To, the Convenor, International Tea Day (India Chapter)

Dear Ashok Ghosh,

Centre for Education and Communication (CEC) salutes hundreds of thousands of workers employed in the tea industry on the occasion of the 9th International Tea Day. The ITD, celebrated on December 15 every year since 2004, marks an occasion to uphold the rights of tea workers.

We acknowledge the lead role taken by the United Trades Union Congress (UTUC), a Central Trade Union and an influential trade union among the tea workers, in organising this national seminar and public meeting in Alipur Duar, West Bengal. It is important to note that UTUC has ensured the involvement and participation of other Central Trade Unions in the programme.

The theme, ‘Livelihood Rights of Tea Plantation Workers’ is appropriate. Tea plantation workers, among the pioneers of industrial working class in India, is today faced with multidimensional existential challenges. No other organised sector workers enjoy the dubious distinction of having to live with wages lower than minimum wages declared for agricultural workers. Tea workers, generally, do not have avenues of alternative sources of income. Consequently, the incredibly low wages deprive tea workers and their families from accessing nutritious food, adequate health and essential clothing. Generations of workers are on subsistence living.

Unlike other industrial working class, tea workers constitute a tea population. Four or five generations of workers and their dependents are living in the tea garden enclaves, managed by tea garden companies. Virtual privatisation of a big population, much more than what the tea gardens require as workers, has resulted on the one hand in their regulated integration with the rest of the society; and on the other hand, in the denial of basic civic amenities like public roads, public health, public education, public sanitation and public water. Tea garden workers and their dependents are second class citizens in their own country.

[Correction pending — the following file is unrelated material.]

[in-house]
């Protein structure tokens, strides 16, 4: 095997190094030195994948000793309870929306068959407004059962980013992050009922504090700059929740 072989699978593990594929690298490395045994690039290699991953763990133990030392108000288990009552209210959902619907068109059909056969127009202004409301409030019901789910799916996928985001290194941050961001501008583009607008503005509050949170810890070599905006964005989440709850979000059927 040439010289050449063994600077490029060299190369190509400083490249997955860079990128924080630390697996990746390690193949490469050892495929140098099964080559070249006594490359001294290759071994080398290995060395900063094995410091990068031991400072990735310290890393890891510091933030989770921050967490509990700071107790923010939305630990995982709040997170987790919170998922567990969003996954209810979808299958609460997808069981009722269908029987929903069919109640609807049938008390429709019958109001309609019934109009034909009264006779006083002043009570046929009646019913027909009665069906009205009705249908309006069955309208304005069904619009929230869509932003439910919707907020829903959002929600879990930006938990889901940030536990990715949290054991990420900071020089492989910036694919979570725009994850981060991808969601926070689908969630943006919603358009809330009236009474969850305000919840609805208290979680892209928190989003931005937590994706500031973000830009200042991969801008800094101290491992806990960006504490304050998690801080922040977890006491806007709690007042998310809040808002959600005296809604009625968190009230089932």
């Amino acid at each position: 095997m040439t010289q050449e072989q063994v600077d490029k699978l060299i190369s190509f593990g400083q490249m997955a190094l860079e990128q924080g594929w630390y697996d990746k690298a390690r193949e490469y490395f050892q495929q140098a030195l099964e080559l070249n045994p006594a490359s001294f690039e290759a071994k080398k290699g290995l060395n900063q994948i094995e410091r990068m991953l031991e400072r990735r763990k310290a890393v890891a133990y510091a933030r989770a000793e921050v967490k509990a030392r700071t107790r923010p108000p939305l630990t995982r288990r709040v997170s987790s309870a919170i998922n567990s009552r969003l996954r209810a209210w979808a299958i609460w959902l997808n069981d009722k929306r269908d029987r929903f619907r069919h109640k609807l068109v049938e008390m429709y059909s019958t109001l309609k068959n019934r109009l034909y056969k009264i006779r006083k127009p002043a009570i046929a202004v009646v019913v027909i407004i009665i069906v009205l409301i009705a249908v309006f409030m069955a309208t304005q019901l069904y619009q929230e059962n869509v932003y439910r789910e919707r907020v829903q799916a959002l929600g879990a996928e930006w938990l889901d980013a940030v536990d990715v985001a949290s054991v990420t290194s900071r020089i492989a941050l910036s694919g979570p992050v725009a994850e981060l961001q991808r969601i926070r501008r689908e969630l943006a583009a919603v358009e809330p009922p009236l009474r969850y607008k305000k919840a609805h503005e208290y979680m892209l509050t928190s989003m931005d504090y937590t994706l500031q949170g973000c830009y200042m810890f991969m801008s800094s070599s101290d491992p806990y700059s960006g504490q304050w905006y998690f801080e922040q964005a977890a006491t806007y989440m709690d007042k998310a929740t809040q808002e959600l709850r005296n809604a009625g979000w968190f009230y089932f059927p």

For tea garden workers, housing is a deprivation and a fetter. Workers do not enjoy the benefits of an industrial township, rather houses are dilapidated and non-ventilated spaces in which generations of the same family lives – crowded, without any sense of privacy. In this process, workers are disempowered and they develop a sense of deep rooted inferiority complex. How long can the tea garden workers be denied housing and land rights.

Plantation Labour Act, 1951, though mandates the plantation management to provide housing, health, education and sanitation to workers, the enforcement of the law is not uniform and is grossly inadequate. Neither an argument of increase in social cost nor presence of large number of non-workers in the garden areas are justifications to deny livelihood rights to such a huge segment of workers and their dependents.

We strongly urge Central and State governments to ensure livelihood rights of tea worker population by addressing issues of wages, housing, health, education, civic rights and amenities on a priority basis.

In solidarity,

J John (Executive Director)